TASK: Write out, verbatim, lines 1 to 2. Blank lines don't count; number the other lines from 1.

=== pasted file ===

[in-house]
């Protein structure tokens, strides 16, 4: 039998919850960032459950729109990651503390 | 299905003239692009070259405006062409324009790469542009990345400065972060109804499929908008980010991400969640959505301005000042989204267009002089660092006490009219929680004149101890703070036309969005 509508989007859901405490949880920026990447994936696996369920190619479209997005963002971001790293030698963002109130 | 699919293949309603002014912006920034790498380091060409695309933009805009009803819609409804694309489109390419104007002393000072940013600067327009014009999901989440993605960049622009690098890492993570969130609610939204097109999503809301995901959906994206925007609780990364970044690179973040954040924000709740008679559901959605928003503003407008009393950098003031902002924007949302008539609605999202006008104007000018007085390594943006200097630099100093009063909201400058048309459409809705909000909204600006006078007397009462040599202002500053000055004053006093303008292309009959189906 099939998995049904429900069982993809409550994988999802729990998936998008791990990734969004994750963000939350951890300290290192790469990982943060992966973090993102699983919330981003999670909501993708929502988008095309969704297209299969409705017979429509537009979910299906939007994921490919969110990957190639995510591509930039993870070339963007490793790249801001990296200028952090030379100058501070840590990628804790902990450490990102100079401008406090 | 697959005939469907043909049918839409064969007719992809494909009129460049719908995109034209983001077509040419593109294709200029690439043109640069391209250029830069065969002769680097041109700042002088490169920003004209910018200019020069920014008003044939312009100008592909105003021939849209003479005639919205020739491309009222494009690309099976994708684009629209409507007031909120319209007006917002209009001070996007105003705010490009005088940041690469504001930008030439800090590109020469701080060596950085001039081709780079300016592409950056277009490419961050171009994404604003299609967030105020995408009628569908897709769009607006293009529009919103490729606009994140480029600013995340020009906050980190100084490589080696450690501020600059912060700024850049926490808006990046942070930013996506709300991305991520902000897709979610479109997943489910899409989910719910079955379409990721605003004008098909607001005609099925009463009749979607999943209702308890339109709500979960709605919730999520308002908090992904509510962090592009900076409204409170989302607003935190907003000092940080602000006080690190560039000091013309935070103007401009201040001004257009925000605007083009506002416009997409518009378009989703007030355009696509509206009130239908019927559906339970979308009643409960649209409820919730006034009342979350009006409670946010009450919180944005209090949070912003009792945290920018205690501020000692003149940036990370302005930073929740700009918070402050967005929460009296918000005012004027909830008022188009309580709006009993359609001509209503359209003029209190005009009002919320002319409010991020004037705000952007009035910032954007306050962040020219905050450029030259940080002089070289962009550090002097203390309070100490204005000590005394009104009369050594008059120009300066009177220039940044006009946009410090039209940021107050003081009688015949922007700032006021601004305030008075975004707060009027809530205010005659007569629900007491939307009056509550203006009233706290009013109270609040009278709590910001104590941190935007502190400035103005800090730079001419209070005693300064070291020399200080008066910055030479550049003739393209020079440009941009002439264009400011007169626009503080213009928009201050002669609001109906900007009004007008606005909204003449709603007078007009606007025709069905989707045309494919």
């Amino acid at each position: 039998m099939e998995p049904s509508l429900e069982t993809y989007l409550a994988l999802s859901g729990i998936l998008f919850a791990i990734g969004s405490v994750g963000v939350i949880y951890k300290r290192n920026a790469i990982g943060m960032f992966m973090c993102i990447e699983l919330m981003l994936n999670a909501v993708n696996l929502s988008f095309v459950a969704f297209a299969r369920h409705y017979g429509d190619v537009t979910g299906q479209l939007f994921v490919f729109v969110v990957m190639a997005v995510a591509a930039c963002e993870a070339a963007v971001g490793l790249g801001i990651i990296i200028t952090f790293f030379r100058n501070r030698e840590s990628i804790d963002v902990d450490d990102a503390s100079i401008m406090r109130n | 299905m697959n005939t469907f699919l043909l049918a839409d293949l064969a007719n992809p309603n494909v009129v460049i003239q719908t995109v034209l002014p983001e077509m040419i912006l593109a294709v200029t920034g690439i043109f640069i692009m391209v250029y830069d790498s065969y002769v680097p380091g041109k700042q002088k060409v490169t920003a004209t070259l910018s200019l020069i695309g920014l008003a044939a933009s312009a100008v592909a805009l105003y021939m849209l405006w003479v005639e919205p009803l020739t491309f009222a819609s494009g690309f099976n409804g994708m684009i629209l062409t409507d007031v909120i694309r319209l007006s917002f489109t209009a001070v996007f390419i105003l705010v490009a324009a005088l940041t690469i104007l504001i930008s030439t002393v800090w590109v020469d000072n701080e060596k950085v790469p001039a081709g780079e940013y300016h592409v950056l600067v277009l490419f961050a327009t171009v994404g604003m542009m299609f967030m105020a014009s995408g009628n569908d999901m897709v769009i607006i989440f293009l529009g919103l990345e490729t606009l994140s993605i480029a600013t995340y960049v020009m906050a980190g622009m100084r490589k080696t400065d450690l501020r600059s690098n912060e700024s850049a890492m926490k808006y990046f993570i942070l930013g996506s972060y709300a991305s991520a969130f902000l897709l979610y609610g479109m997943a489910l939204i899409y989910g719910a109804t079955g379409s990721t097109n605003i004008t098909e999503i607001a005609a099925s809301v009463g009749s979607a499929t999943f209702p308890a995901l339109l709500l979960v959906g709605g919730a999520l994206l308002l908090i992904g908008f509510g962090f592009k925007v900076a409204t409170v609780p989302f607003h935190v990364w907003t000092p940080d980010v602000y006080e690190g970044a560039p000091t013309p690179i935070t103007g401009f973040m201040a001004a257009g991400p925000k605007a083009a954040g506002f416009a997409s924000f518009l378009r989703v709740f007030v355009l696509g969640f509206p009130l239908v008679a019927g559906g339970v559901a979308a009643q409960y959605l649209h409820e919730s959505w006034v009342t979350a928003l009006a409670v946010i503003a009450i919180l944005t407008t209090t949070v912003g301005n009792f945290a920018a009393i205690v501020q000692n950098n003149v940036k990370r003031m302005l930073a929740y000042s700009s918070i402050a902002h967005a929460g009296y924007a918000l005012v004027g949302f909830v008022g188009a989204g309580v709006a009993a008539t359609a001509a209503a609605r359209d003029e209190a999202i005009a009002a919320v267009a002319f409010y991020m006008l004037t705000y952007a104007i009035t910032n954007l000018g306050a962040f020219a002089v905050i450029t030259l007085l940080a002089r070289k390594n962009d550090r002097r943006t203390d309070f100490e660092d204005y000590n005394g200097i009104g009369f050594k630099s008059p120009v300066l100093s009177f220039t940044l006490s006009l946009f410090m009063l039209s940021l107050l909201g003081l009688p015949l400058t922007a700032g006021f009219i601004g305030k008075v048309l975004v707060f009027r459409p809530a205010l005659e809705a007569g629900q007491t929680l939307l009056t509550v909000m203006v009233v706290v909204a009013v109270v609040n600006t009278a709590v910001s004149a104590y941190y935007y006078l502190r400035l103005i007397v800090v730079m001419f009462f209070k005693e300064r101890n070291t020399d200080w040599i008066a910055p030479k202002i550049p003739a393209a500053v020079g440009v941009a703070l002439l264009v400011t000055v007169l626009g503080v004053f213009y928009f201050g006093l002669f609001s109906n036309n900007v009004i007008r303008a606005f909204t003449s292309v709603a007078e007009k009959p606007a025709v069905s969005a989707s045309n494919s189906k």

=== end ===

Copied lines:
[in-house]
């Protein structure tokens, strides 16, 4: 039998919850960032459950729109990651503390 | 299905003239692009070259405006062409324009790469542009990345400065972060109804499929908008980010991400969640959505301005000042989204267009002089660092006490009219929680004149101890703070036309969005 509508989007859901405490949880920026990447994936696996369920190619479209997005963002971001790293030698963002109130 | 699919293949309603002014912006920034790498380091060409695309933009805009009803819609409804694309489109390419104007002393000072940013600067327009014009999901989440993605960049622009690098890492993570969130609610939204097109999503809301995901959906994206925007609780990364970044690179973040954040924000709740008679559901959605928003503003407008009393950098003031902002924007949302008539609605999202006008104007000018007085390594943006200097630099100093009063909201400058048309459409809705909000909204600006006078007397009462040599202002500053000055004053006093303008292309009959189906 099939998995049904429900069982993809409550994988999802729990998936998008791990990734969004994750963000939350951890300290290192790469990982943060992966973090993102699983919330981003999670909501993708929502988008095309969704297209299969409705017979429509537009979910299906939007994921490919969110990957190639995510591509930039993870070339963007490793790249801001990296200028952090030379100058501070840590990628804790902990450490990102100079401008406090 | 697959005939469907043909049918839409064969007719992809494909009129460049719908995109034209983001077509040419593109294709200029690439043109640069391209250029830069065969002769680097041109700042002088490169920003004209910018200019020069920014008003044939312009100008592909105003021939849209003479005639919205020739491309009222494009690309099976994708684009629209409507007031909120319209007006917002209009001070996007105003705010490009005088940041690469504001930008030439800090590109020469701080060596950085001039081709780079300016592409950056277009490419961050171009994404604003299609967030105020995408009628569908897709769009607006293009529009919103490729606009994140480029600013995340020009906050980190100084490589080696450690501020600059912060700024850049926490808006990046942070930013996506709300991305991520902000897709979610479109997943489910899409989910719910079955379409990721605003004008098909607001005609099925009463009749979607999943209702308890339109709500979960709605919730999520308002908090992904509510962090592009900076409204409170989302607003935190907003000092940080602000006080690190560039000091013309935070103007401009201040001004257009925000605007083009506002416009997409518009378009989703007030355009696509509206009130239908019927559906339970979308009643409960649209409820919730006034009342979350009006409670946010009450919180944005209090949070912003009792945290920018205690501020000692003149940036990370302005930073929740700009918070402050967005929460009296918000005012004027909830008022188009309580709006009993359609001509209503359209003029209190005009009002919320002319409010991020004037705000952007009035910032954007306050962040020219905050450029030259940080002089070289962009550090002097203390309070100490204005000590005394009104009369050594008059120009300066009177220039940044006009946009410090039209940021107050003081009688015949922007700032006021601004305030008075975004707060009027809530205010005659007569629900007491939307009056509550203006009233706290009013109270609040009278709590910001104590941190935007502190400035103005800090730079001419209070005693300064070291020399200080008066910055030479550049003739393209020079440009941009002439264009400011007169626009503080213009928009201050002669609001109906900007009004007008606005909204003449709603007078007009606007025709069905989707045309494919």